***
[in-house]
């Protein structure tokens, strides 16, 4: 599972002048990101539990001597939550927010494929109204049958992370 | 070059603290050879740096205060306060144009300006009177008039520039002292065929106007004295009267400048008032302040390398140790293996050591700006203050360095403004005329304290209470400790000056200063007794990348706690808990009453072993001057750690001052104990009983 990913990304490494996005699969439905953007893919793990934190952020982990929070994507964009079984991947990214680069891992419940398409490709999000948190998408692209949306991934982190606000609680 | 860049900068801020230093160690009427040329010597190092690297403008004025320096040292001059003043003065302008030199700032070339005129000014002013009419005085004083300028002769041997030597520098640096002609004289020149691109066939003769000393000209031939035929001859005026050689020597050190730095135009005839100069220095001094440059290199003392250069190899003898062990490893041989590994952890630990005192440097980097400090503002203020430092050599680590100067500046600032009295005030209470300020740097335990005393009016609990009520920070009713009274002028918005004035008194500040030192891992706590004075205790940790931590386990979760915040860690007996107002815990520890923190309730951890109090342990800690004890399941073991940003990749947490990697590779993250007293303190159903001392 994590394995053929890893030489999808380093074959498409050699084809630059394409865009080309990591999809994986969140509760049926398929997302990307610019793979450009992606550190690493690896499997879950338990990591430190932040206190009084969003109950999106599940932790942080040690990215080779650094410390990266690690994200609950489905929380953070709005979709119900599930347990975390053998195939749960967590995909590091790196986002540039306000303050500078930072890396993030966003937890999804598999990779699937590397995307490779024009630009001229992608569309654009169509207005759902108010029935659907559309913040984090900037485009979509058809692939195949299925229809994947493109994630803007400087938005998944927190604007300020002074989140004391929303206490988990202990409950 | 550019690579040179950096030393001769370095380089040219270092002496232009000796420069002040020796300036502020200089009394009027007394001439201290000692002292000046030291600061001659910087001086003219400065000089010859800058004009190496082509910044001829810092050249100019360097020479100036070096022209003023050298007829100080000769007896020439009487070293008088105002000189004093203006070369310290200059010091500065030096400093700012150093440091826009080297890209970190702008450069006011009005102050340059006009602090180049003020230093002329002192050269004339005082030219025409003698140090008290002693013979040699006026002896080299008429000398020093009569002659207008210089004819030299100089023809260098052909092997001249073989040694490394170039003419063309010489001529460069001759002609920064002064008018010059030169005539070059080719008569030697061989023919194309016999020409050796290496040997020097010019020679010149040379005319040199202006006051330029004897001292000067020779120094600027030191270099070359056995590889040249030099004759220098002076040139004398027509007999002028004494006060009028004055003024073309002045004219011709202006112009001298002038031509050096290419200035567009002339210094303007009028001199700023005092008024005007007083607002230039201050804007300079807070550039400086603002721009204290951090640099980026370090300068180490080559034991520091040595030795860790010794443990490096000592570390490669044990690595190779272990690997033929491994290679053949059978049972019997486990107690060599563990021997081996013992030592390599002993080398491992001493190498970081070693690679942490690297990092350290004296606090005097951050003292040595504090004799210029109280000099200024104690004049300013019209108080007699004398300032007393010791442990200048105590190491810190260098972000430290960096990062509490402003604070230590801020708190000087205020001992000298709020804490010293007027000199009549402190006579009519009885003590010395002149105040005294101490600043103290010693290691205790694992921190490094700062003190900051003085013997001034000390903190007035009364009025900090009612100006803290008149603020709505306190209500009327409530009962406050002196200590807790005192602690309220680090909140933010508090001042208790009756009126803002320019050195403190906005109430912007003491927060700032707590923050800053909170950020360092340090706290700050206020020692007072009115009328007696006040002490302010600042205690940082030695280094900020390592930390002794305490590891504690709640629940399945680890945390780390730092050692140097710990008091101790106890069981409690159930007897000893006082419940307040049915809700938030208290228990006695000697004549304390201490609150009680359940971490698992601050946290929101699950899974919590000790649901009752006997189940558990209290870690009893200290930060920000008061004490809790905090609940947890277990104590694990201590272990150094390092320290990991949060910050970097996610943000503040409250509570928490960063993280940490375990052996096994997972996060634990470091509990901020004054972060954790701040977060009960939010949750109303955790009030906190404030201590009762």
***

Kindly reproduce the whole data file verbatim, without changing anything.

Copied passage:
[in-house]
């Protein structure tokens, strides 16, 4: 599972002048990101539990001597939550927010494929109204049958992370 | 070059603290050879740096205060306060144009300006009177008039520039002292065929106007004295009267400048008032302040390398140790293996050591700006203050360095403004005329304290209470400790000056200063007794990348706690808990009453072993001057750690001052104990009983 990913990304490494996005699969439905953007893919793990934190952020982990929070994507964009079984991947990214680069891992419940398409490709999000948190998408692209949306991934982190606000609680 | 860049900068801020230093160690009427040329010597190092690297403008004025320096040292001059003043003065302008030199700032070339005129000014002013009419005085004083300028002769041997030597520098640096002609004289020149691109066939003769000393000209031939035929001859005026050689020597050190730095135009005839100069220095001094440059290199003392250069190899003898062990490893041989590994952890630990005192440097980097400090503002203020430092050599680590100067500046600032009295005030209470300020740097335990005393009016609990009520920070009713009274002028918005004035008194500040030192891992706590004075205790940790931590386990979760915040860690007996107002815990520890923190309730951890109090342990800690004890399941073991940003990749947490990697590779993250007293303190159903001392 994590394995053929890893030489999808380093074959498409050699084809630059394409865009080309990591999809994986969140509760049926398929997302990307610019793979450009992606550190690493690896499997879950338990990591430190932040206190009084969003109950999106599940932790942080040690990215080779650094410390990266690690994200609950489905929380953070709005979709119900599930347990975390053998195939749960967590995909590091790196986002540039306000303050500078930072890396993030966003937890999804598999990779699937590397995307490779024009630009001229992608569309654009169509207005759902108010029935659907559309913040984090900037485009979509058809692939195949299925229809994947493109994630803007400087938005998944927190604007300020002074989140004391929303206490988990202990409950 | 550019690579040179950096030393001769370095380089040219270092002496232009000796420069002040020796300036502020200089009394009027007394001439201290000692002292000046030291600061001659910087001086003219400065000089010859800058004009190496082509910044001829810092050249100019360097020479100036070096022209003023050298007829100080000769007896020439009487070293008088105002000189004093203006070369310290200059010091500065030096400093700012150093440091826009080297890209970190702008450069006011009005102050340059006009602090180049003020230093002329002192050269004339005082030219025409003698140090008290002693013979040699006026002896080299008429000398020093009569002659207008210089004819030299100089023809260098052909092997001249073989040694490394170039003419063309010489001529460069001759002609920064002064008018010059030169005539070059080719008569030697061989023919194309016999020409050796290496040997020097010019020679010149040379005319040199202006006051330029004897001292000067020779120094600027030191270099070359056995590889040249030099004759220098002076040139004398027509007999002028004494006060009028004055003024073309002045004219011709202006112009001298002038031509050096290419200035567009002339210094303007009028001199700023005092008024005007007083607002230039201050804007300079807070550039400086603002721009204290951090640099980026370090300068180490080559034991520091040595030795860790010794443990490096000592570390490669044990690595190779272990690997033929491994290679053949059978049972019997486990107690060599563990021997081996013992030592390599002993080398491992001493190498970081070693690679942490690297990092350290004296606090005097951050003292040595504090004799210029109280000099200024104690004049300013019209108080007699004398300032007393010791442990200048105590190491810190260098972000430290960096990062509490402003604070230590801020708190000087205020001992000298709020804490010293007027000199009549402190006579009519009885003590010395002149105040005294101490600043103290010693290691205790694992921190490094700062003190900051003085013997001034000390903190007035009364009025900090009612100006803290008149603020709505306190209500009327409530009962406050002196200590807790005192602690309220680090909140933010508090001042208790009756009126803002320019050195403190906005109430912007003491927060700032707590923050800053909170950020360092340090706290700050206020020692007072009115009328007696006040002490302010600042205690940082030695280094900020390592930390002794305490590891504690709640629940399945680890945390780390730092050692140097710990008091101790106890069981409690159930007897000893006082419940307040049915809700938030208290228990006695000697004549304390201490609150009680359940971490698992601050946290929101699950899974919590000790649901009752006997189940558990209290870690009893200290930060920000008061004490809790905090609940947890277990104590694990201590272990150094390092320290990991949060910050970097996610943000503040409250509570928490960063993280940490375990052996096994997972996060634990470091509990901020004054972060954790701040977060009960939010949750109303955790009030906190404030201590009762």